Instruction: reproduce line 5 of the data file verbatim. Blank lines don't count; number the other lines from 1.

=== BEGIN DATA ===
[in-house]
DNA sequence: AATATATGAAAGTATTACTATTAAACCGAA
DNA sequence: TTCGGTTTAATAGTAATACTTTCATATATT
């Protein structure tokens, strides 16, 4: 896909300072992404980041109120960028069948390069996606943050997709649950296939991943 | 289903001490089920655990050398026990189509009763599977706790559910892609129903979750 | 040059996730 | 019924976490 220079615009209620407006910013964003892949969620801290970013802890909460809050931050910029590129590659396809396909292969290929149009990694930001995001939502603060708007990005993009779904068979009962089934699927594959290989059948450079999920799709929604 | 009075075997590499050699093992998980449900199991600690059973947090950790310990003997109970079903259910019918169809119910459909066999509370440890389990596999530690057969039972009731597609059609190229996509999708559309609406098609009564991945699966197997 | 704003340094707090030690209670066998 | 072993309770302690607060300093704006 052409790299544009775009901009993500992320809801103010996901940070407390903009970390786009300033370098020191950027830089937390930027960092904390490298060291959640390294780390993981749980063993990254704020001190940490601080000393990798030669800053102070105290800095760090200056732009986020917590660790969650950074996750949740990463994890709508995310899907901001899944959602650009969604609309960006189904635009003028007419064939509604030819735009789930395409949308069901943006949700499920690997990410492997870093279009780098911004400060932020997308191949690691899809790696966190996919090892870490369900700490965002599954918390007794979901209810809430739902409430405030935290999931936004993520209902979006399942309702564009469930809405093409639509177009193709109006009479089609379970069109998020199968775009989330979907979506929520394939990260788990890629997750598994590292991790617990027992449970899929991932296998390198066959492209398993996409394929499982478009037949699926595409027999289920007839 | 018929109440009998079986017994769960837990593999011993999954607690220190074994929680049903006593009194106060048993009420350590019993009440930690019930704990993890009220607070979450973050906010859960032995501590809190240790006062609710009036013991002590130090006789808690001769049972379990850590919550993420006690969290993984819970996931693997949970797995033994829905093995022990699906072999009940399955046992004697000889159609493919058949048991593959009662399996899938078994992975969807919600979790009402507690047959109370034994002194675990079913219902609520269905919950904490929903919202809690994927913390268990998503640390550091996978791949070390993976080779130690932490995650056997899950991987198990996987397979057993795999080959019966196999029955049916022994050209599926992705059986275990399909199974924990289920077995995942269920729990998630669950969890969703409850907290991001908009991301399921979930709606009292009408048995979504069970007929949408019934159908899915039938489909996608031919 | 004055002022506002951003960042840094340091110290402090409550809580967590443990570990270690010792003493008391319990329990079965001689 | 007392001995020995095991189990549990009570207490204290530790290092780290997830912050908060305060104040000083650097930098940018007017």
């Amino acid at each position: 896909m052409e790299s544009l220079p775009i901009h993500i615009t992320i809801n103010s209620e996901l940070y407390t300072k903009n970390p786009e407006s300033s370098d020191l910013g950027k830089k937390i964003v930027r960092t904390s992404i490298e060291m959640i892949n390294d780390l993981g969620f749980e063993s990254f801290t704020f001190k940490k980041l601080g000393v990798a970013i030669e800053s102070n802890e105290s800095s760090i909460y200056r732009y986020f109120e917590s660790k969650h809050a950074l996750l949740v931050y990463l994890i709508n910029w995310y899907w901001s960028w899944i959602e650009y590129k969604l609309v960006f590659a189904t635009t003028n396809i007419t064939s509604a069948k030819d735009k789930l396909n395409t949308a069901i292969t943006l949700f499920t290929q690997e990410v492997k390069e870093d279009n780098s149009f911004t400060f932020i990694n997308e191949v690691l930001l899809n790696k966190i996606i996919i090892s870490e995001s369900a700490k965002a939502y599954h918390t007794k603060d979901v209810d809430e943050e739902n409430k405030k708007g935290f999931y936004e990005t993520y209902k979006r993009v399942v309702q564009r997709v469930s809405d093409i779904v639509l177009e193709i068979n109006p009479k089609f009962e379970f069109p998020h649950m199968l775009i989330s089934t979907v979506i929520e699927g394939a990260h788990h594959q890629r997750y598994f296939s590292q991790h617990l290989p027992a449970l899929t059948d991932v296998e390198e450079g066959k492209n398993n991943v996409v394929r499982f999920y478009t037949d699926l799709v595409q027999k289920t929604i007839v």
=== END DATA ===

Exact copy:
């Amino acid at each position: 896909m052409e790299s544009l220079p775009i901009h993500i615009t992320i809801n103010s209620e996901l940070y407390t300072k903009n970390p786009e407006s300033s370098d020191l910013g950027k830089k937390i964003v930027r960092t904390s992404i490298e060291m959640i892949n390294d780390l993981g969620f749980e063993s990254f801290t704020f001190k940490k980041l601080g000393v990798a970013i030669e800053s102070n802890e105290s800095s760090i909460y200056r732009y986020f109120e917590s660790k969650h809050a950074l996750l949740v931050y990463l994890i709508n910029w995310y899907w901001s960028w899944i959602e650009y590129k969604l609309v960006f590659a189904t635009t003028n396809i007419t064939s509604a069948k030819d735009k789930l396909n395409t949308a069901i292969t943006l949700f499920t290929q690997e990410v492997k390069e870093d279009n780098s149009f911004t400060f932020i990694n997308e191949v690691l930001l899809n790696k966190i996606i996919i090892s870490e995001s369900a700490k965002a939502y599954h918390t007794k603060d979901v209810d809430e943050e739902n409430k405030k708007g935290f999931y936004e990005t993520y209902k979006r993009v399942v309702q564009r997709v469930s809405d093409i779904v639509l177009e193709i068979n109006p009479k089609f009962e379970f069109p998020h649950m199968l775009i989330s089934t979907v979506i929520e699927g394939a990260h788990h594959q890629r997750y598994f296939s590292q991790h617990l290989p027992a449970l899929t059948d991932v296998e390198e450079g066959k492209n398993n991943v996409v394929r499982f999920y478009t037949d699926l799709v595409q027999k289920t929604i007839v």